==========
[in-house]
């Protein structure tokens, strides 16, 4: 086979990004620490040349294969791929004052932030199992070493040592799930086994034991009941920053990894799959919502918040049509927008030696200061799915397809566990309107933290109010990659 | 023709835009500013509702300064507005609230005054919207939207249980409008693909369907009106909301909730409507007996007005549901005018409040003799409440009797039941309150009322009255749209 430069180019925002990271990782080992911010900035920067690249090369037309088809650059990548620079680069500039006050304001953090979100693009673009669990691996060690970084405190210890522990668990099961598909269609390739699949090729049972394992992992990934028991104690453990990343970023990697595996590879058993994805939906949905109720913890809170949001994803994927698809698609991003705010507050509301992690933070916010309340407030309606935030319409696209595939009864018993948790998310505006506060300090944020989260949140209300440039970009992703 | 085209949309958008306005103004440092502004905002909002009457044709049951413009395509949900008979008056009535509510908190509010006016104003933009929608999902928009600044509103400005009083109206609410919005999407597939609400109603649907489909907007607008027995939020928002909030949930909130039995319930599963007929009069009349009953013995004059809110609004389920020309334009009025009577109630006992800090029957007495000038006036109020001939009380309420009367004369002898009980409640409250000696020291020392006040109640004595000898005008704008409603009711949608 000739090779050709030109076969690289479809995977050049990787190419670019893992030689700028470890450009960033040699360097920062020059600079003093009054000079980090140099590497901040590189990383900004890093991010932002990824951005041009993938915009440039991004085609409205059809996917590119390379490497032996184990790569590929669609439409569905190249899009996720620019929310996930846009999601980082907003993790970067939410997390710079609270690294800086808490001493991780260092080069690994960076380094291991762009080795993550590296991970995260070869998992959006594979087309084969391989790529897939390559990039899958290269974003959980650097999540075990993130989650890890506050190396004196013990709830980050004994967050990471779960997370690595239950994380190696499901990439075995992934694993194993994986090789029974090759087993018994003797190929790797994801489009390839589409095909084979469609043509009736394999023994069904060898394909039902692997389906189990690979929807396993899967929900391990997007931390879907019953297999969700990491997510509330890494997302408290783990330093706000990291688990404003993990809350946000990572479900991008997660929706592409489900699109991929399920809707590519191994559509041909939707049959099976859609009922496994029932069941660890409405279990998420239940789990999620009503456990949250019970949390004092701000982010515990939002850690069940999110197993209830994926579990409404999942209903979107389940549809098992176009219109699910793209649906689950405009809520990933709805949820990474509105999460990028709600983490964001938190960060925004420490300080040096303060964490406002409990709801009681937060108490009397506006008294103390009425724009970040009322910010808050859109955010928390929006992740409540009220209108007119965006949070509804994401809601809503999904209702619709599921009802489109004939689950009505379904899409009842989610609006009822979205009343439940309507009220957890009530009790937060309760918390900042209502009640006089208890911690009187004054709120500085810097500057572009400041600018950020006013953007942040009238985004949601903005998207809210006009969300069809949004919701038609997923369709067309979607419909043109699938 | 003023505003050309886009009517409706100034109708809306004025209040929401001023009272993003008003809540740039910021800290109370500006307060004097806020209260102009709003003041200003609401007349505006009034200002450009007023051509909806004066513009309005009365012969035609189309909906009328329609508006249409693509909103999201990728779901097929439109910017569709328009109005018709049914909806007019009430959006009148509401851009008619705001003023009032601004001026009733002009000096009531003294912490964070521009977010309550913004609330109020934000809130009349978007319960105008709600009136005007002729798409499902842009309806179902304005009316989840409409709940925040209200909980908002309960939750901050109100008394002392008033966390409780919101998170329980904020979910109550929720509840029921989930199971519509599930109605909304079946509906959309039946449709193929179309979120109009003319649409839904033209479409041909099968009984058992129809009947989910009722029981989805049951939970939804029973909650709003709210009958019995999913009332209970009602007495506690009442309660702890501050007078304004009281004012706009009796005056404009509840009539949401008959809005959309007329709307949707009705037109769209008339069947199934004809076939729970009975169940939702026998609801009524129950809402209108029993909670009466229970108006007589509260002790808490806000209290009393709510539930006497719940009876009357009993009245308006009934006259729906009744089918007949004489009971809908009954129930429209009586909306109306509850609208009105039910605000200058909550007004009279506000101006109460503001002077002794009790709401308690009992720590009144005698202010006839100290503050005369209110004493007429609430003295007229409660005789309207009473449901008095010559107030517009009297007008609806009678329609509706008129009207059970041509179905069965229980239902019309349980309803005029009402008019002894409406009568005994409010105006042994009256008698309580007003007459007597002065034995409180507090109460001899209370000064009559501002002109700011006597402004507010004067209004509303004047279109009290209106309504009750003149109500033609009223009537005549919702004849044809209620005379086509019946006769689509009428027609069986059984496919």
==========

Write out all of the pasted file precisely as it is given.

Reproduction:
[in-house]
């Protein structure tokens, strides 16, 4: 086979990004620490040349294969791929004052932030199992070493040592799930086994034991009941920053990894799959919502918040049509927008030696200061799915397809566990309107933290109010990659 | 023709835009500013509702300064507005609230005054919207939207249980409008693909369907009106909301909730409507007996007005549901005018409040003799409440009797039941309150009322009255749209 430069180019925002990271990782080992911010900035920067690249090369037309088809650059990548620079680069500039006050304001953090979100693009673009669990691996060690970084405190210890522990668990099961598909269609390739699949090729049972394992992992990934028991104690453990990343970023990697595996590879058993994805939906949905109720913890809170949001994803994927698809698609991003705010507050509301992690933070916010309340407030309606935030319409696209595939009864018993948790998310505006506060300090944020989260949140209300440039970009992703 | 085209949309958008306005103004440092502004905002909002009457044709049951413009395509949900008979008056009535509510908190509010006016104003933009929608999902928009600044509103400005009083109206609410919005999407597939609400109603649907489909907007607008027995939020928002909030949930909130039995319930599963007929009069009349009953013995004059809110609004389920020309334009009025009577109630006992800090029957007495000038006036109020001939009380309420009367004369002898009980409640409250000696020291020392006040109640004595000898005008704008409603009711949608 000739090779050709030109076969690289479809995977050049990787190419670019893992030689700028470890450009960033040699360097920062020059600079003093009054000079980090140099590497901040590189990383900004890093991010932002990824951005041009993938915009440039991004085609409205059809996917590119390379490497032996184990790569590929669609439409569905190249899009996720620019929310996930846009999601980082907003993790970067939410997390710079609270690294800086808490001493991780260092080069690994960076380094291991762009080795993550590296991970995260070869998992959006594979087309084969391989790529897939390559990039899958290269974003959980650097999540075990993130989650890890506050190396004196013990709830980050004994967050990471779960997370690595239950994380190696499901990439075995992934694993194993994986090789029974090759087993018994003797190929790797994801489009390839589409095909084979469609043509009736394999023994069904060898394909039902692997389906189990690979929807396993899967929900391990997007931390879907019953297999969700990491997510509330890494997302408290783990330093706000990291688990404003993990809350946000990572479900991008997660929706592409489900699109991929399920809707590519191994559509041909939707049959099976859609009922496994029932069941660890409405279990998420239940789990999620009503456990949250019970949390004092701000982010515990939002850690069940999110197993209830994926579990409404999942209903979107389940549809098992176009219109699910793209649906689950405009809520990933709805949820990474509105999460990028709600983490964001938190960060925004420490300080040096303060964490406002409990709801009681937060108490009397506006008294103390009425724009970040009322910010808050859109955010928390929006992740409540009220209108007119965006949070509804994401809601809503999904209702619709599921009802489109004939689950009505379904899409009842989610609006009822979205009343439940309507009220957890009530009790937060309760918390900042209502009640006089208890911690009187004054709120500085810097500057572009400041600018950020006013953007942040009238985004949601903005998207809210006009969300069809949004919701038609997923369709067309979607419909043109699938 | 003023505003050309886009009517409706100034109708809306004025209040929401001023009272993003008003809540740039910021800290109370500006307060004097806020209260102009709003003041200003609401007349505006009034200002450009007023051509909806004066513009309005009365012969035609189309909906009328329609508006249409693509909103999201990728779901097929439109910017569709328009109005018709049914909806007019009430959006009148509401851009008619705001003023009032601004001026009733002009000096009531003294912490964070521009977010309550913004609330109020934000809130009349978007319960105008709600009136005007002729798409499902842009309806179902304005009316989840409409709940925040209200909980908002309960939750901050109100008394002392008033966390409780919101998170329980904020979910109550929720509840029921989930199971519509599930109605909304079946509906959309039946449709193929179309979120109009003319649409839904033209479409041909099968009984058992129809009947989910009722029981989805049951939970939804029973909650709003709210009958019995999913009332209970009602007495506690009442309660702890501050007078304004009281004012706009009796005056404009509840009539949401008959809005959309007329709307949707009705037109769209008339069947199934004809076939729970009975169940939702026998609801009524129950809402209108029993909670009466229970108006007589509260002790808490806000209290009393709510539930006497719940009876009357009993009245308006009934006259729906009744089918007949004489009971809908009954129930429209009586909306109306509850609208009105039910605000200058909550007004009279506000101006109460503001002077002794009790709401308690009992720590009144005698202010006839100290503050005369209110004493007429609430003295007229409660005789309207009473449901008095010559107030517009009297007008609806009678329609509706008129009207059970041509179905069965229980239902019309349980309803005029009402008019002894409406009568005994409010105006042994009256008698309580007003007459007597002065034995409180507090109460001899209370000064009559501002002109700011006597402004507010004067209004509303004047279109009290209106309504009750003149109500033609009223009537005549919702004849044809209620005379086509019946006769689509009428027609069986059984496919």